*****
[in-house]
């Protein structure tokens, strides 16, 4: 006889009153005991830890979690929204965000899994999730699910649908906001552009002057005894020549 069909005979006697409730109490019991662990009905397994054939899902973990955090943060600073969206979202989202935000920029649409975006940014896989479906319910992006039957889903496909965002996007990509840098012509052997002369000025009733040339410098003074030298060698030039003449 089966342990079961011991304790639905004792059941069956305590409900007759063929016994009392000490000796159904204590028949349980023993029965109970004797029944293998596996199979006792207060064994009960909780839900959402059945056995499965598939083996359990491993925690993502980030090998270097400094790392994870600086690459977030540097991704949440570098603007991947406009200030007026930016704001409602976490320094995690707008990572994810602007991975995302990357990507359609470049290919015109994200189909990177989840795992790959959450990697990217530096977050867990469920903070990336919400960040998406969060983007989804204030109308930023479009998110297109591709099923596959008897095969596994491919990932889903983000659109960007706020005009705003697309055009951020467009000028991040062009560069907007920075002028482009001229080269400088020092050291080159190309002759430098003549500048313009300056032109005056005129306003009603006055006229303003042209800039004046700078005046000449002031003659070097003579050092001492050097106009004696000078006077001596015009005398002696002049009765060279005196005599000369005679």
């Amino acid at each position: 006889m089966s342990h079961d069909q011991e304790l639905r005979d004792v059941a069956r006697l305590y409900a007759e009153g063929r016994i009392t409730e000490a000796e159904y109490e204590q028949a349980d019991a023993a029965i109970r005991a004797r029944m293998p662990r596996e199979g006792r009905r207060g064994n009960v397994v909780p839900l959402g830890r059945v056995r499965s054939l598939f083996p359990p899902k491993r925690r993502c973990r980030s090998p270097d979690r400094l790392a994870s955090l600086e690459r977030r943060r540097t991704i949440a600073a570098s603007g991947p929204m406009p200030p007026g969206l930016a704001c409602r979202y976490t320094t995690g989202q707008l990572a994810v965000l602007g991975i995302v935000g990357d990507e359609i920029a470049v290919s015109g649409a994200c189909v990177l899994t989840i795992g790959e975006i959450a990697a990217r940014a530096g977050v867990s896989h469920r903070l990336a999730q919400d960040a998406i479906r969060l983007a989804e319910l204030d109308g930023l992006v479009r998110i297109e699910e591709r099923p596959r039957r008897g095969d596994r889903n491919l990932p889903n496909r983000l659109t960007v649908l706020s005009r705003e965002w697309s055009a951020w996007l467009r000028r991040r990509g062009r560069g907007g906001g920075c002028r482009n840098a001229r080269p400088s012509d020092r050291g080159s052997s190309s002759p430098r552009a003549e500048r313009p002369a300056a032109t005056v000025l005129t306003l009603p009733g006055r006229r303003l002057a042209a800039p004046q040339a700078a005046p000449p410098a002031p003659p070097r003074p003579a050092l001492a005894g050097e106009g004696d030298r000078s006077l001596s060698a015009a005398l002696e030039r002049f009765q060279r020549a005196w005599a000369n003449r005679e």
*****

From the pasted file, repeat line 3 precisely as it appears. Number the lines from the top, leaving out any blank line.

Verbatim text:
């Amino acid at each position: 006889m089966s342990h079961d069909q011991e304790l639905r005979d004792v059941a069956r006697l305590y409900a007759e009153g063929r016994i009392t409730e000490a000796e159904y109490e204590q028949a349980d019991a023993a029965i109970r005991a004797r029944m293998p662990r596996e199979g006792r009905r207060g064994n009960v397994v909780p839900l959402g830890r059945v056995r499965s054939l598939f083996p359990p899902k491993r925690r993502c973990r980030s090998p270097d979690r400094l790392a994870s955090l600086e690459r977030r943060r540097t991704i949440a600073a570098s603007g991947p929204m406009p200030p007026g969206l930016a704001c409602r979202y976490t320094t995690g989202q707008l990572a994810v965000l602007g991975i995302v935000g990357d990507e359609i920029a470049v290919s015109g649409a994200c189909v990177l899994t989840i795992g790959e975006i959450a990697a990217r940014a530096g977050v867990s896989h469920r903070l990336a999730q919400d960040a998406i479906r969060l983007a989804e319910l204030d109308g930023l992006v479009r998110i297109e699910e591709r099923p596959r039957r008897g095969d596994r889903n491919l990932p889903n496909r983000l659109t960007v649908l706020s005009r705003e965002w697309s055009a951020w996007l467009r000028r991040r990509g062009r560069g907007g906001g920075c002028r482009n840098a001229r080269p400088s012509d020092r050291g080159s052997s190309s002759p430098r552009a003549e500048r313009p002369a300056a032109t005056v000025l005129t306003l009603p009733g006055r006229r303003l002057a042209a800039p004046q040339a700078a005046p000449p410098a002031p003659p070097r003074p003579a050092l001492a005894g050097e106009g004696d030298r000078s006077l001596s060698a015009a005398l002696e030039r002049f009765q060279r020549a005196w005599a000369n003449r005679e």